-Sleeping is not peaceful. In general, I think it's true that most people who have lost a precious person to them - especially a child - do not find sleep peaceful. There might be bad dreams. Or tossing & turning. Or just that the deep, blissful sleep you once knew is gone. But on a more personal level, it has become something terrifying for me. Finding Link dead after he was supposed to be sleeping has been the most traumatic experience of my life. And now, I do not see my sleeping children as a sweet, blissful, thankful time anymore. My heart pounds and I dread going to wake them up after a nap or in the morning. I see them in bed & no longer do I smile and just cherish the moment. Instead, with panic in my heart, I come close and check the color of their face. I feel their cheeks to see if they're still warm. I watch the rise and fall of their chests to make sure that they still have the breath of life. My brother sent me a text the other day of Kezia sleeping. Instead of thinking how sweet it was, it brought fear into my heart. Is she okay? was all I could think of. Because... in my world... your children can go to sleep and never wake up.
-The Glass. I know this is going to be a lifetime struggle - and right now I think I'm focusing more on the glass half empty. I'm focusing more on the time I DIDN'T get to have with him rather than being thankful for the time I DID get with him. That fluctuates. But I hope one day, I will consistently see that glass half full and my heart will swell with gratitude just that I got to carry him, deliver him, kiss him, spend precious time with him and even see a few milestones before he left us. I will be grateful that he came to our family and changed us forever and motivated us to be better people. One day, instead of staring at that mom holding that baby boy with longing and ache in my heart, I will focus more on the three beautiful daughters beside me and my heart will be full.
-GOOD People. Some people here have been enrolled for a LONG time - like my Grandma. I'm sure she has earned her doctorate degree many times over - though I don't think any of us really "graduate" until we die ourselves. Sometimes I feel like this university is on the other side of the world. On March 26th, I felt like someone plucked me up and set me down in Siberia and said "Okay - now you need to survive." But I did not know anything about that country. I didn't know the language. I didn't know where to find food. I didn't know how to survive. How thankful I am for people who have been here and have held my hand and showed me how to survive in this world. Lena, Robyn, Gayla, Molly, Anna, Andrea, my grandma, the ladies in the SHARE group here - just to name a few. As we have gone to the temple and prayed & fasted, I have thought much about Eve. She was the first woman on the earth to lose a child. A son. And in such a horrible way. There was no one there who had been through it before to hold her hand and teach her how to walk and breathe and survive through this grief. I am forever thankful for the women who have, with sadness and love in their hearts, welcomed me to this dreaded club. I am also so thankful for the people who really try to understand what it's like over here - true sympathy. One of those amazing people is my sister, Cindy. She has not let a day go by without calling or texing & asking "how are you feeling right now?" "how is your heart?" She asks me specific questions about what I'm going through & I truly feel her love and concern for me.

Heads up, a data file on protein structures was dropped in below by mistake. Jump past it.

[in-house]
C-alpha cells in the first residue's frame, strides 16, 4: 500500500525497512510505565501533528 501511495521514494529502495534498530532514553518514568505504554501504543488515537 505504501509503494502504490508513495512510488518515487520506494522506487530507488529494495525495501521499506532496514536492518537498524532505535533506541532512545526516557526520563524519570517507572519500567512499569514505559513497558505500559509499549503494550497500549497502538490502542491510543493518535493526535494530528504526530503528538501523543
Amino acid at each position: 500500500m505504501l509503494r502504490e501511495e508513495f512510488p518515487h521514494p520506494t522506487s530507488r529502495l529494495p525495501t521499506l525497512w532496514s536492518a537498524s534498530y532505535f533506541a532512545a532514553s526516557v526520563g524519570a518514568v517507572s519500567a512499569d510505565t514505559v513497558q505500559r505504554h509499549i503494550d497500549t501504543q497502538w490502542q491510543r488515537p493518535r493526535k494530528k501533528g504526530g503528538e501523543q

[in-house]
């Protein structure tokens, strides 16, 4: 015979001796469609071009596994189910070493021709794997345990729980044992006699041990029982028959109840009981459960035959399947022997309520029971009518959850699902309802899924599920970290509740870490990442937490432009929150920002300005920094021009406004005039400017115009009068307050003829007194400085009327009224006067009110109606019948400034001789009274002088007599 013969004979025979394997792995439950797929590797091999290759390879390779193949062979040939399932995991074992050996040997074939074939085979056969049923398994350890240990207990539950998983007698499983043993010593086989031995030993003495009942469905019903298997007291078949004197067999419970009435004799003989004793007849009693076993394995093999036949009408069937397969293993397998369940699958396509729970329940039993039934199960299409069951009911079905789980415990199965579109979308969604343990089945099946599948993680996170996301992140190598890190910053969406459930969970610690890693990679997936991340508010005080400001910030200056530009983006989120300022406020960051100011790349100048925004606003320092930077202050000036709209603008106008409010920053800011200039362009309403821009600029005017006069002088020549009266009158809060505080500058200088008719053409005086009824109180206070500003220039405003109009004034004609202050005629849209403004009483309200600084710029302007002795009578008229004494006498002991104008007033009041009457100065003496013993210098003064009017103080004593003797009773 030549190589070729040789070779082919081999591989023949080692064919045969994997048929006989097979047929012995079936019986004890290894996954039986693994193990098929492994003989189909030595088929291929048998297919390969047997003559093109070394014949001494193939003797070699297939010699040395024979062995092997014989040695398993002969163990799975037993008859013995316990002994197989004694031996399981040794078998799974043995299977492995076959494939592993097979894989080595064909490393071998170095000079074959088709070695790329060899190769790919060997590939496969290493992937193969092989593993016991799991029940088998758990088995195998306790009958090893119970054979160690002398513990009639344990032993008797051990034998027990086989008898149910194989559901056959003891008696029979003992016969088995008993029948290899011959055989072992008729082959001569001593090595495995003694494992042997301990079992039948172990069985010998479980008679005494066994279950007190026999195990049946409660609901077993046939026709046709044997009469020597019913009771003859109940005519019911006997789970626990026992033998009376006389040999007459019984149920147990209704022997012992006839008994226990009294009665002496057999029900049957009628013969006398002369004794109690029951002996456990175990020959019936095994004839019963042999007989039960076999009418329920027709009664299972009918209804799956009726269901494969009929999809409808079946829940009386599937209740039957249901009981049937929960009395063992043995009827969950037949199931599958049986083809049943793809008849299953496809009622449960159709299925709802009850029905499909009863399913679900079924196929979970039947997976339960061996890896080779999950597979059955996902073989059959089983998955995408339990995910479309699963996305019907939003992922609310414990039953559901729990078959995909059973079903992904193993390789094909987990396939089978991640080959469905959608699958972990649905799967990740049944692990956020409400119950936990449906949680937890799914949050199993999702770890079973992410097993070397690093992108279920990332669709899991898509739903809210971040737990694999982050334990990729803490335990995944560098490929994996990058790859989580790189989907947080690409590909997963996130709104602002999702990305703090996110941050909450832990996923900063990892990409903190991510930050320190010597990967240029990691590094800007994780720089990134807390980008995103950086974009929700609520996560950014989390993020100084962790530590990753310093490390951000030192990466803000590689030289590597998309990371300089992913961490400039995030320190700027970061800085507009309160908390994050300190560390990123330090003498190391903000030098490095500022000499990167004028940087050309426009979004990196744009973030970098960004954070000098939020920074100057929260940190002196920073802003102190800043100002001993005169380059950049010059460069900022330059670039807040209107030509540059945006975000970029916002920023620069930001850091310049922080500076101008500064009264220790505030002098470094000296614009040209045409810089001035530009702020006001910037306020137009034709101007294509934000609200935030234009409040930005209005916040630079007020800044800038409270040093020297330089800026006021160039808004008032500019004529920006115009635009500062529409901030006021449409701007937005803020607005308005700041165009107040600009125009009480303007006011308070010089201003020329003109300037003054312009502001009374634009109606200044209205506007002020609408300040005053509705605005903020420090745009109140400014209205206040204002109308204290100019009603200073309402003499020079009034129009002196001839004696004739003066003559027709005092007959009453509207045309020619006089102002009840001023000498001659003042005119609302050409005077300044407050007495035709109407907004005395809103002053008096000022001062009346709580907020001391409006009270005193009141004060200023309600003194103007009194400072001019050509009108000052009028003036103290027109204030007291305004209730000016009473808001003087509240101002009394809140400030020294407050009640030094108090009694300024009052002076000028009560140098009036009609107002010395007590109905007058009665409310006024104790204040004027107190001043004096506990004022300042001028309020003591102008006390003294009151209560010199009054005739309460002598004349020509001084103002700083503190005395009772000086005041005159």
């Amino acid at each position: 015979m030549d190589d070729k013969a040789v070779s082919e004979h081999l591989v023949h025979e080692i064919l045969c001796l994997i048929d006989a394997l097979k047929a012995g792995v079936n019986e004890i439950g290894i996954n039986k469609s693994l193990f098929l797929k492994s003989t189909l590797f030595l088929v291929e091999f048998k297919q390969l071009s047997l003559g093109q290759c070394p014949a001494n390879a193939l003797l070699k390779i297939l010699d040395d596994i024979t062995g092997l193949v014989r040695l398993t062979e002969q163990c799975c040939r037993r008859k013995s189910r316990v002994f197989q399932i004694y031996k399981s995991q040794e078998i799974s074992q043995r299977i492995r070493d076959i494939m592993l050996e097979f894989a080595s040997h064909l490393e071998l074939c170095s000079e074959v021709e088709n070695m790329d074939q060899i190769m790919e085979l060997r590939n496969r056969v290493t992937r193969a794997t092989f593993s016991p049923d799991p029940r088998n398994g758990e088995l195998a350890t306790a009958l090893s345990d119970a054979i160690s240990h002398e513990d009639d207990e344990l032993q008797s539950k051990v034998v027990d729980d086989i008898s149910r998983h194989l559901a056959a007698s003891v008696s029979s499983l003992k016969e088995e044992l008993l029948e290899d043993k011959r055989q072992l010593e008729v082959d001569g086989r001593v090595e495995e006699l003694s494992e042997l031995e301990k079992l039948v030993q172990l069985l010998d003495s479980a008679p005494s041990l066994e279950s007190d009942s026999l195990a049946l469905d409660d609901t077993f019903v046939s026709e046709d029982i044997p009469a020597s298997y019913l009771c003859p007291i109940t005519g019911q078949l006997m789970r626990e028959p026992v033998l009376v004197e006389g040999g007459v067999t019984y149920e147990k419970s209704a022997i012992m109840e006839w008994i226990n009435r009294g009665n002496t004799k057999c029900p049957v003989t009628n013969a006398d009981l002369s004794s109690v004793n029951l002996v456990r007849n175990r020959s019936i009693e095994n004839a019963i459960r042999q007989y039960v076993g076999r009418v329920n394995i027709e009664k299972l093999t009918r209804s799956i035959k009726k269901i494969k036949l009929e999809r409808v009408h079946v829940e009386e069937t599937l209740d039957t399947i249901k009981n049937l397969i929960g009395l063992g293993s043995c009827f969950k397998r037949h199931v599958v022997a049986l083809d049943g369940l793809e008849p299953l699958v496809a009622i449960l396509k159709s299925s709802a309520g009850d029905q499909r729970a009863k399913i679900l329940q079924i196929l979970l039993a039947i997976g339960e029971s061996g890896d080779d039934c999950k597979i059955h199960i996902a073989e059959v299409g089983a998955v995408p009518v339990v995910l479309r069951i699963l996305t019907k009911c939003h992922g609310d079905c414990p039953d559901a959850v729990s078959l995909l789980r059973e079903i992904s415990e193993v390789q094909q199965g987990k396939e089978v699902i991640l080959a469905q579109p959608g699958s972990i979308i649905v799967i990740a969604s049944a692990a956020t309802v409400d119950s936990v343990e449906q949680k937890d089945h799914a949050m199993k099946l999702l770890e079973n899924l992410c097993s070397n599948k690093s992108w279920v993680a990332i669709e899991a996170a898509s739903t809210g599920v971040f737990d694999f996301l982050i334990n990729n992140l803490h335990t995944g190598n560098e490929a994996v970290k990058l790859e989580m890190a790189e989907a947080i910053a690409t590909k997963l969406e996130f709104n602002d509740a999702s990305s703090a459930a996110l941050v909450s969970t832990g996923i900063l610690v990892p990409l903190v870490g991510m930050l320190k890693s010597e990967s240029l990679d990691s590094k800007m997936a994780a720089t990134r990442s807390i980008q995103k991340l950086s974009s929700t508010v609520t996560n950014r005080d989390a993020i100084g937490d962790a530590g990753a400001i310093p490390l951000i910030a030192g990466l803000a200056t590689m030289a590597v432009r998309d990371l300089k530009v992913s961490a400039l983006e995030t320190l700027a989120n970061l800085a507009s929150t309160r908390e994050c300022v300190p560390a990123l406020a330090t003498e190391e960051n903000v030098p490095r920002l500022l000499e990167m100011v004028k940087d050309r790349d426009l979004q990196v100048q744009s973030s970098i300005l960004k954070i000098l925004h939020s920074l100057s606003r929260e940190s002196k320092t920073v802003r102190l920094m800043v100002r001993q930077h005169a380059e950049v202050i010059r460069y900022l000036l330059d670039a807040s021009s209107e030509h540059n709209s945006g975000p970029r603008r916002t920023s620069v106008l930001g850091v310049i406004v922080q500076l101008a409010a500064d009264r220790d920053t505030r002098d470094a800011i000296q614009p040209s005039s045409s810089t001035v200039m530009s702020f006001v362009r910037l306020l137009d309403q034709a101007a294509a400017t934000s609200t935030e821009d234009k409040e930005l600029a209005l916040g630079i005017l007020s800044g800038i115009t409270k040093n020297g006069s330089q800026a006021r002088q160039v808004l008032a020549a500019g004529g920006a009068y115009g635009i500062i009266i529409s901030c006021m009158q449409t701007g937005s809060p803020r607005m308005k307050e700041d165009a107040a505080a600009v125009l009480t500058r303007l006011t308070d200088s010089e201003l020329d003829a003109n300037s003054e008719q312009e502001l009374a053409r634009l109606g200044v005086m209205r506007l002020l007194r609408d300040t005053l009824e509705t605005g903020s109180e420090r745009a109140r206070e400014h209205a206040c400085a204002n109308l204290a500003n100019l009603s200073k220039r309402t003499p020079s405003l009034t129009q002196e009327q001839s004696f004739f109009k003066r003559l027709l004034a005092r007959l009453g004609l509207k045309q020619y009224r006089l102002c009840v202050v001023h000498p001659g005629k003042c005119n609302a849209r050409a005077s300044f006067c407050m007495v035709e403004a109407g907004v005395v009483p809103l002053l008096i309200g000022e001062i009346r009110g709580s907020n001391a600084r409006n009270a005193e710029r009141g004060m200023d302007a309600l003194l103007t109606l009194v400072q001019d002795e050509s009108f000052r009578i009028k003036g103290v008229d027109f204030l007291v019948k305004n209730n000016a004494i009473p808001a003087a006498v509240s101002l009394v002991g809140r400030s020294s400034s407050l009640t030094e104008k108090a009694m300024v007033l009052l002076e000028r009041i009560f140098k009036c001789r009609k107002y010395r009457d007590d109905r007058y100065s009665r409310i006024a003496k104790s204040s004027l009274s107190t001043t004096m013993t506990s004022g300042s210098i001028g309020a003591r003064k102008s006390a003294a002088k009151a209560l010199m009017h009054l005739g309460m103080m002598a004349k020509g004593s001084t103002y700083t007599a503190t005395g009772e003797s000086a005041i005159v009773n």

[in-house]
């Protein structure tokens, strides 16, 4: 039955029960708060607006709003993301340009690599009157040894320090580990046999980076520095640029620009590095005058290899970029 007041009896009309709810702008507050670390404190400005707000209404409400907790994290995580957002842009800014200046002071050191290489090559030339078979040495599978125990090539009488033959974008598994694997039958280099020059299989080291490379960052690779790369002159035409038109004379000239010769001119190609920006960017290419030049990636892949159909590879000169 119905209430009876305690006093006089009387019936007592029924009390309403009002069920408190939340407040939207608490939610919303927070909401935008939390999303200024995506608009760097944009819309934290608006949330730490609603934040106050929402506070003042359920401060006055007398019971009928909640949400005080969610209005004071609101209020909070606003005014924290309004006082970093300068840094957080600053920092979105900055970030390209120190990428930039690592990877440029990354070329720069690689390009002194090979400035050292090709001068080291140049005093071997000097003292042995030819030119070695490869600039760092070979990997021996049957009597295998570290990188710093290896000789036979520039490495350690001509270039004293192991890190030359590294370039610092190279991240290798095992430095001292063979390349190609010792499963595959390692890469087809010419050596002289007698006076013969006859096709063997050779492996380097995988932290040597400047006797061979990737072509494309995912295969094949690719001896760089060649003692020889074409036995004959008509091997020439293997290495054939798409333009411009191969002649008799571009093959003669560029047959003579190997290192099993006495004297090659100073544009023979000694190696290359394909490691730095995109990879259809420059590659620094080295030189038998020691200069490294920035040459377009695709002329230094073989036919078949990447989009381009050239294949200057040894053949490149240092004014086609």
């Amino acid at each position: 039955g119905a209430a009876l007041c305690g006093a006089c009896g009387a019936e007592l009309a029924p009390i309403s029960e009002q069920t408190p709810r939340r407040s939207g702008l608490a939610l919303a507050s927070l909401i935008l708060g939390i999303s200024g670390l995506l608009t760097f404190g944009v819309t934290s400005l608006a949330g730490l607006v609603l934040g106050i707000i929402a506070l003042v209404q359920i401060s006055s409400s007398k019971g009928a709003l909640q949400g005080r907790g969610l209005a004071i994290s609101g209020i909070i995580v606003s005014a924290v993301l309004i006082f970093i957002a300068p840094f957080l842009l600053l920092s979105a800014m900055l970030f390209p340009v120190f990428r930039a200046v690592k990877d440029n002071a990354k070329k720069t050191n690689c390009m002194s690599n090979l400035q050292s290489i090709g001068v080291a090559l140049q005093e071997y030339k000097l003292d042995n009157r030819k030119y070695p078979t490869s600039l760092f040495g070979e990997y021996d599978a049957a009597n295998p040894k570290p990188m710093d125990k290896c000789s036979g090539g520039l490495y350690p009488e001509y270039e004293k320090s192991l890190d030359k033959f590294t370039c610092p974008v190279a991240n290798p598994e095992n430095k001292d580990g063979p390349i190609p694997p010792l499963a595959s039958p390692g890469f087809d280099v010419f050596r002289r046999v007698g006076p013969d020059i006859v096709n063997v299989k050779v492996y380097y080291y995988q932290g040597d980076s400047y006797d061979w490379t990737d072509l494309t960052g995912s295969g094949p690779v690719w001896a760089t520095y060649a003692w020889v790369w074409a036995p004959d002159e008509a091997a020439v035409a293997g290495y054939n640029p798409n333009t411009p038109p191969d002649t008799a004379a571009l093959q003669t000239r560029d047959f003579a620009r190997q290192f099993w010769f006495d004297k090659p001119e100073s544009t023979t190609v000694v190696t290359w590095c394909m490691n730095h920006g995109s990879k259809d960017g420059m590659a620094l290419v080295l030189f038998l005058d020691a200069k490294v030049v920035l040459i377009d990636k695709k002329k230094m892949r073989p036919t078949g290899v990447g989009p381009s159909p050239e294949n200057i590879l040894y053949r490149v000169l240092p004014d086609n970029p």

This is only a tiny part of what I continue to learn. I feel myself growing in ways I had never imagined. It's a little ironic, but I compare this process to natural childbirth. It's stretching. It's so very, very painful. And there comes a point where I scream "I CAN'T DO THIS!" over and over. And - in every fiber of my being - I truly believe that I can't do it. That I've expended every molecule of energy that I have. That I will die if I have to endure one second more. But, just like my midwife, the Lord knows my abilities more than I do myself. And at the end of the labor process, you hold your baby and you realize that something good came from all that pain. I don't get to hold my baby, but I hope that one day I will hold this precious knowledge, this growth in my heart and I will know that something good did indeed come from all this pain & anguish.